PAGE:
Contract Restructures Explained

by Eric Eager|March 14, 2023
Digital chart overlaid on image of money


The NFL offseason is well under way as we are now in day two of the legal tampering period. Teams have already started making headlines as players prepare to trade in their old helmets for new ones. 

The signing of new players often comes after a period of resolving the contracts of old ones through releases, trades, pay cuts, or restructured deals. In this article, I want to talk about contract restructures. Restructures can be a misunderstood instrument used by teams to free up money to either become cap compliant or engineer enough space to add an impact player to their club.

To understand restructures, one must understand the structure of an NFL deal. In the simplest case, an NFL contract includes money distributed under the following broad categories:

  • Paragraph 5, or base salary
  • Prorated bonus money
  • Roster bonus
  • Per-game roster bonuses
  • Workout bonuses
  • Other bonuses

The bonuses, outside of roster bonuses, are fairly straightforward. They are incentives that a player earns when they take part in offseason workouts and games within a season. Incentives, based on things like making the Pro Bowl or playing a certain number of snaps, are generally added to a player’s base salary. For the sake of this article, we will ignore those.

Paragraph 5 (P5) salaries, referred to as base salaries, are salaries earned by players. This salary is generally paid out weekly during the season. For many (but not all) players, this figure is guaranteed and counts towards only that year’s cap. For non-elite players, base salaries are a large part of their season-long earnings. For elite players, though, it is often a small fraction of their yearly earnings. For example, Patrick Mahomes’ P5 salary in 2022 was $1.5 million dollars, which was just 380k more than that of his backup, Chad Henne ($1.12 million).

Prorated bonus money is, except for the year that the signing bonus was applied, money that has already been paid to the player. The salary cap hit for the team is spread across the shorter of five years or the length of the contract. For example, if a player signs a five-year deal with a signing bonus of $5 million dollars, the bonus is prorated as a $1 million charge against the cap for five years. Five years is the limit to the number of years that a team can prorate a signing bonus. If a deal is less than five years, the bonus is split equally among those years.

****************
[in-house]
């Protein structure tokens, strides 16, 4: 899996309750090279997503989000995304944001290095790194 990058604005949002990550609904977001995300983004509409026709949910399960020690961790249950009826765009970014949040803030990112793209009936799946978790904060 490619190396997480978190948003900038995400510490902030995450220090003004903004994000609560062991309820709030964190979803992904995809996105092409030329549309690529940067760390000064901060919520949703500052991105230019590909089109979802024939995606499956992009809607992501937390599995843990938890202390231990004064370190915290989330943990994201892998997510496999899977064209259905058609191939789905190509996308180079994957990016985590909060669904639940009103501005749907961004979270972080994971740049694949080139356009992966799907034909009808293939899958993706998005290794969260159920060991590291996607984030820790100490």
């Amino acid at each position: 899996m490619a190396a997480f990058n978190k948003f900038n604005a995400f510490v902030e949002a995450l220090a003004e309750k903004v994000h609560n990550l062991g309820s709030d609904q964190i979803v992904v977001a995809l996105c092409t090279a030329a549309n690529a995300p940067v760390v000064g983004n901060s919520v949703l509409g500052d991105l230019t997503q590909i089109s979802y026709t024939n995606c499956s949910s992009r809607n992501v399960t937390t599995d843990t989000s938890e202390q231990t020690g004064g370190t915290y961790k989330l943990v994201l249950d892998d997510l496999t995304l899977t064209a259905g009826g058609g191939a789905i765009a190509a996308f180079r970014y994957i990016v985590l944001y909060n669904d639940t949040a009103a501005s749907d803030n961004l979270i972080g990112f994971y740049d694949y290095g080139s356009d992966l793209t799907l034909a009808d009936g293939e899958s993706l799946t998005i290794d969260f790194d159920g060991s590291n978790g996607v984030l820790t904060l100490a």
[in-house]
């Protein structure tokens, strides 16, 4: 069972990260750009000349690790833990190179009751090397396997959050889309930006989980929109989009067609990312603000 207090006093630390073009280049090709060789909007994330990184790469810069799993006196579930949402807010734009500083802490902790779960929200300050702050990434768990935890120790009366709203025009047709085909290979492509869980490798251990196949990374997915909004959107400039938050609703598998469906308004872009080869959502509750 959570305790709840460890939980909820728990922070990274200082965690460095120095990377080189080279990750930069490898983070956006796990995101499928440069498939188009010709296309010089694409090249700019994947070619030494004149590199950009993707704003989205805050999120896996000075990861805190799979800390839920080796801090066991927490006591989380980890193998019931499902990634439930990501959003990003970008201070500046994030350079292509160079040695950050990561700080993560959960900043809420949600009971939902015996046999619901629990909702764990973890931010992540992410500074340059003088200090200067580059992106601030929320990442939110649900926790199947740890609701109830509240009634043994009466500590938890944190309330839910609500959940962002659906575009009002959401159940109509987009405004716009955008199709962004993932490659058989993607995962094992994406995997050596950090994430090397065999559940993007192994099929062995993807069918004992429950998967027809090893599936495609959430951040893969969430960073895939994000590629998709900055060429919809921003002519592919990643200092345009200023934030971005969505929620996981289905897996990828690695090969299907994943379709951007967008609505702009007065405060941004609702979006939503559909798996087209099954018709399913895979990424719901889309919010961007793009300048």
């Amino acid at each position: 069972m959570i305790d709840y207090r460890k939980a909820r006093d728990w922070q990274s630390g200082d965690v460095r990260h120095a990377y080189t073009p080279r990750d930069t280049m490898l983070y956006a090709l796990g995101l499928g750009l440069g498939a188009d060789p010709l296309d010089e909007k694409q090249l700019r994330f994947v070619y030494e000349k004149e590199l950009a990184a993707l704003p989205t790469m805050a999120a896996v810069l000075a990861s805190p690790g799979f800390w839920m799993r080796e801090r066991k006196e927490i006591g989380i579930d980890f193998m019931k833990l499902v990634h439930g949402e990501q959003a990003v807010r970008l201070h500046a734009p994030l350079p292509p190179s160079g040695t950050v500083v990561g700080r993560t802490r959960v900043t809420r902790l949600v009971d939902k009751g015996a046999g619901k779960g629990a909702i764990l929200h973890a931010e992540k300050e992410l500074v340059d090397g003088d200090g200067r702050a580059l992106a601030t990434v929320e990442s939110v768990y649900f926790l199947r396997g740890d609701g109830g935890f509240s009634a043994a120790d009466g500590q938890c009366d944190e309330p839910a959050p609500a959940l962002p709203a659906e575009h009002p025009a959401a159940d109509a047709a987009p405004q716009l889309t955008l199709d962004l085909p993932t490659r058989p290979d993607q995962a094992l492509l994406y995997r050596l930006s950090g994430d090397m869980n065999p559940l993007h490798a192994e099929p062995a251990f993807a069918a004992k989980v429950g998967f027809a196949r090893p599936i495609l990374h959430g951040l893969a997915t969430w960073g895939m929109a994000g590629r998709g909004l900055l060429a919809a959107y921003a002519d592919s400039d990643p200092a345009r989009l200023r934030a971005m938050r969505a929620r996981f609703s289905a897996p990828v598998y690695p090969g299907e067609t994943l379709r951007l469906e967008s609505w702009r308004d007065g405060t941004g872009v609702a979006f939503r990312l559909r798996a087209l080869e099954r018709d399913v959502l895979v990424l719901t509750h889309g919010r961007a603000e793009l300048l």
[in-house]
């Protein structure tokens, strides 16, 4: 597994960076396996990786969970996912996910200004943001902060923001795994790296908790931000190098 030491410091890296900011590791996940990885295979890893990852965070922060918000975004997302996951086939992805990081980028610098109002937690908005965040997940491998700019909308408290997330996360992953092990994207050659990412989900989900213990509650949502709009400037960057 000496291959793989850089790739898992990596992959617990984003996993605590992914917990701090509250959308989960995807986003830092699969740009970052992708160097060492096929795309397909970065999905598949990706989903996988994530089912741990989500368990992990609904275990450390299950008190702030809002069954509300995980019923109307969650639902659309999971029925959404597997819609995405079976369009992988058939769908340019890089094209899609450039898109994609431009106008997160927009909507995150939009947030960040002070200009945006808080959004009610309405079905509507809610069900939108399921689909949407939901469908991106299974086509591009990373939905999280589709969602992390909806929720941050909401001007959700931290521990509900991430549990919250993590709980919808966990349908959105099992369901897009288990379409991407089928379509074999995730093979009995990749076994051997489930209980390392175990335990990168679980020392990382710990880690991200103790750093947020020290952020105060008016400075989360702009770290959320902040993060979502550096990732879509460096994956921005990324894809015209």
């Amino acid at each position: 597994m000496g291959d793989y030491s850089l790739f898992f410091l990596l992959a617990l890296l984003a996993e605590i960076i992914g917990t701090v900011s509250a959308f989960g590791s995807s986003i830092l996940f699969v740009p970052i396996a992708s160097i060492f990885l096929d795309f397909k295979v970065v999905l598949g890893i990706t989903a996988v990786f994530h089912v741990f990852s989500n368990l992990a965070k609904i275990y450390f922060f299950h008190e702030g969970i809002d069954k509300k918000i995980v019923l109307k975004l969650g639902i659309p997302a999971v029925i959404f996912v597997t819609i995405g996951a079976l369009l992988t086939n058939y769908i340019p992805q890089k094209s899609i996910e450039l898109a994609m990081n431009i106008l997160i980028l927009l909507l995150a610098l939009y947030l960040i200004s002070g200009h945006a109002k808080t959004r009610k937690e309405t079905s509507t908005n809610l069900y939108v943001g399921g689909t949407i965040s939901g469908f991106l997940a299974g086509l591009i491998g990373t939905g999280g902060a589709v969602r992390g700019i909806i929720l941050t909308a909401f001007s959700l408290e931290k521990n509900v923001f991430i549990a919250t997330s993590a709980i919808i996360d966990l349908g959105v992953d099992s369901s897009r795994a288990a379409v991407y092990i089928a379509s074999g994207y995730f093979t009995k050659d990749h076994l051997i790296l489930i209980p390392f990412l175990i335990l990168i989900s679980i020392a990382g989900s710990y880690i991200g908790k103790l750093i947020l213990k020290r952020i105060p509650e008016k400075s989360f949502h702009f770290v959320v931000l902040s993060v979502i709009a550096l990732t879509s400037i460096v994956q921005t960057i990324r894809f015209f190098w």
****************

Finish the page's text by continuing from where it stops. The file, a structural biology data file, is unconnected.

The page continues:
Roster bonuses are lump sum bonuses paid to the player when they are on the roster at some predetermined point in the league year. These bonuses are generally not guaranteed ahead of time, but in some cases (see the Patrick Mahomes contract), they are guaranteed a year or two in advance. This is often referred to as a “rolling guarantee”. 

The majority of NFL contract restructures come from converting P5 salaries or roster bonuses into signing bonuses and prorating the money across the remainder of the contract rather than just the season at hand. For example, consider a player with the following 2023 contract details on a contract that expires at the end of the 2025 season:

  • $15 million P5 (fully guaranteed in 2023)
  • $6.62 million prorated bonus
  • no roster bonus, other bonuses, or guarantees the rest of the contract

The cap hit for this deal would be $21.62 million, which is the sum of the P5 salary and the prorated signing bonus. The team effectively cannot cut this player because they have guaranteed the $15 million P5 salary and three times the rest of the per-year prorated bonus of $6.62 million ($19.86 million) that was already committed in the first year. Cutting this player would accelerate that entire charge to 2023’s cap at a dead cap hit of $34.86 million, which is larger than the original cap hit! 

Thus, there are no savings to be had from cutting this player. The team can save some money, though, by restructuring the player’s deal. If the team converts – and in most cases, the team can do this without the player’s consent – the $15 million P5 (minus the league-minimum salary) into a signing bonus, which is money the player was already guaranteed to make, the $15 million would then be spread three ways (one way each for the remaining years on the deal). Thus, the new 2023 ledger looks like:

  • $1 million P5 (guaranteed)